I loved reading Dr Seuss books when I was a kid. I think my favourite was Green eggs and ham. I also like The cat in the hat and The lorax and let’s be honest. I liked them all. I loved the way he used language and his illustrations are somewhat crazy, and that, I think is what made his books so memorable.
The writer that we all grew to know and love as Dr Seuss was Theodor Seuss Geisel, born on March 2, 1904, in Springfield, Massachusetts.
When he was a child, he would practice drawing at the local zoo, where his father was superintendent. All of his children’s books feature crazy-looking creatures that are sometimes based on real animals, but usually consist of such bizarre combinations of objects as a centipede and a horse, and a camel with a feather duster on its head.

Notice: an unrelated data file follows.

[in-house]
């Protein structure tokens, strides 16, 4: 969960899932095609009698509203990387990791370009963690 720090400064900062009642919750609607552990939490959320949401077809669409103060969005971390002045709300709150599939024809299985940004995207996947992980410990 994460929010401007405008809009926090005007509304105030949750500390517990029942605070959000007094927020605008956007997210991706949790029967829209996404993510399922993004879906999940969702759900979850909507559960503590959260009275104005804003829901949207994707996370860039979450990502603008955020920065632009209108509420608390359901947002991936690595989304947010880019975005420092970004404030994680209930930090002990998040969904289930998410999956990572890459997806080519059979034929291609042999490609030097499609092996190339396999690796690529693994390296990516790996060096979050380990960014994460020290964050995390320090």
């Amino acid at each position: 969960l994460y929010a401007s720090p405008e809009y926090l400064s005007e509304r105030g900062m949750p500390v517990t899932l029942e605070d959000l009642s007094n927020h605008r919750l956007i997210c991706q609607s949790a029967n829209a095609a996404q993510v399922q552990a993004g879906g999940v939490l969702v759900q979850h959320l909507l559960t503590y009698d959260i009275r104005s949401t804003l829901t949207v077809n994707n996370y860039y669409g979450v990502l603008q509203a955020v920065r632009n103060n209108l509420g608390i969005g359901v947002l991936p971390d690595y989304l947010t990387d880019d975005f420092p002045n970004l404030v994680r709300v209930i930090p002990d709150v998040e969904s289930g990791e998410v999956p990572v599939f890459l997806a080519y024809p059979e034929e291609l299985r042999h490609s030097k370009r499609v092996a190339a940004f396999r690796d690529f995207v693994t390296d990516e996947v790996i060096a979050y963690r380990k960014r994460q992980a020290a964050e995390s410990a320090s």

He graduated from Dartmouth College in 1925 and subsequently studied at the Lincoln College of Oxford University. After dropping out of Oxford, he travelled throughout Europe. He returned to New York, where he spent 15 years in advertising. His most famous advertising campaign was created for Standard Oil’s “Flit” insecticide. The Dr Seuss illustrations had the slogan “Quick Henry, the Flit”.
Theodor Geisel joined the army and made two Oscar-winning documentaries, Hitler Lives and Design for Death.
On the count of three, everyone sing “Happy Birthday Dr Seuss”. One. Two. Three.
I’m sure your singing was wubberlous.
Do you have a favourite Dr Seuss story? To re-read your favourite Dr Seuss book, or discover a new one, check our catalogue.